That doesn’t bother me in anyway rather what bothers me is that we have been most unlucky in this country from time to time and we should solve the problem at hand now, after solving it the question of what will happen will surface. People already know that right now what they need to do is to get the very best within the Nigerian nation and when you look in terms of getting the very best there is not a single state in this federation where you do not get one patriotic, knowledgeable Nigerian, people with capacity and commitment that could run the affairs, but we should go about it in our best interest, what we have been doing over and over is that we have been getting it wrong, we should now think seriously. We have reached a situation whereby this country must get it right in leadership, if it means going to beg people to come out and rescue this nation we should do that.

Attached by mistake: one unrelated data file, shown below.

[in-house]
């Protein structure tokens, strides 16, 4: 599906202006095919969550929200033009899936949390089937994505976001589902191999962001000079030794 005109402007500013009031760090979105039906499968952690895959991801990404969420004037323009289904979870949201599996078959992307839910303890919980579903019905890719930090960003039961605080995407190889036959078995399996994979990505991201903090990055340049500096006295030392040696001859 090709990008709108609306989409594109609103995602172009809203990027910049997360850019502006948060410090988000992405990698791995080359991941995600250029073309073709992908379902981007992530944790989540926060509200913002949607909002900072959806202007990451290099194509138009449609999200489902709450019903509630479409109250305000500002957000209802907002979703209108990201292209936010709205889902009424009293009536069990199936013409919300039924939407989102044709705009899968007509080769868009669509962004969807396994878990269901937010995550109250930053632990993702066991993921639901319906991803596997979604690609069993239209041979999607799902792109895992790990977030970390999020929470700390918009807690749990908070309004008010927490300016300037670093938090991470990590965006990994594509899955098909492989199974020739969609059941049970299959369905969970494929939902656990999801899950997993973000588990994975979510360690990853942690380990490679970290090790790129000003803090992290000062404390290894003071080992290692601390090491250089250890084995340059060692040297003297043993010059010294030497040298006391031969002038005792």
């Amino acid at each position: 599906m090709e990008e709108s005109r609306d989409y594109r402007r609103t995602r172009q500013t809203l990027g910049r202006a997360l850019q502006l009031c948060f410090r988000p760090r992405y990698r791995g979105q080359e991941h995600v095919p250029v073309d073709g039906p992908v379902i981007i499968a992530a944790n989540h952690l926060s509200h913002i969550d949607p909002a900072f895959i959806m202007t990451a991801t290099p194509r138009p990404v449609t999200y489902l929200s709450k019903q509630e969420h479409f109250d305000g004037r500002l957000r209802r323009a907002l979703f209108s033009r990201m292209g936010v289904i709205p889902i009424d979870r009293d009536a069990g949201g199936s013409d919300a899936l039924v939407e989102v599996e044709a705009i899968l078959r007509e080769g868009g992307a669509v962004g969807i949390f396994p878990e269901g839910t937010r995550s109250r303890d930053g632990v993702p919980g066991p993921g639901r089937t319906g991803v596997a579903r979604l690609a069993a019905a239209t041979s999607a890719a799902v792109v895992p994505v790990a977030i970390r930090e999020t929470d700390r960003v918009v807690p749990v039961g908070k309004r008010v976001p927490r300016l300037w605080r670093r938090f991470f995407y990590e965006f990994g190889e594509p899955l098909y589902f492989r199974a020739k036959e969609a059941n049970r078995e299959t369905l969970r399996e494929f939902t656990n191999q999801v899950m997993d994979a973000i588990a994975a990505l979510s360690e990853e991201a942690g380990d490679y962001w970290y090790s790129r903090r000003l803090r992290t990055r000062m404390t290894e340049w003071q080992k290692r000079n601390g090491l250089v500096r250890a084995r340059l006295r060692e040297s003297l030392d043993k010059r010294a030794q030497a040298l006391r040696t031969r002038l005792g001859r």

As a renowned university professor with so many researches on leadership where do you place the problem with Nigeria?
It’s in leadership. Once we get the leadership right, nationally, at the state level as well as at the local government level we will get our focus right. There is a need to get our priorities right and you cannot do this doing it the way we are still doing it now. Poor leadership stifles the nation’s growth. If, for instance, you look at the state Houses of Assembly and you see what some of them are doing or you look through the National Assembly and you ask yourself whether some of them know what the National Assembly is supposed to be doing. Even within the executives. There are some quality people there, but because of the way we are running our system some of the products that should be coming out, the efforts, end results that some of them are making, do not show because they are negated within the system. By the time you have the right leadership the question of whether you are from this or that zone will be minimized. You believe in the leadership because the leadership also believes in you.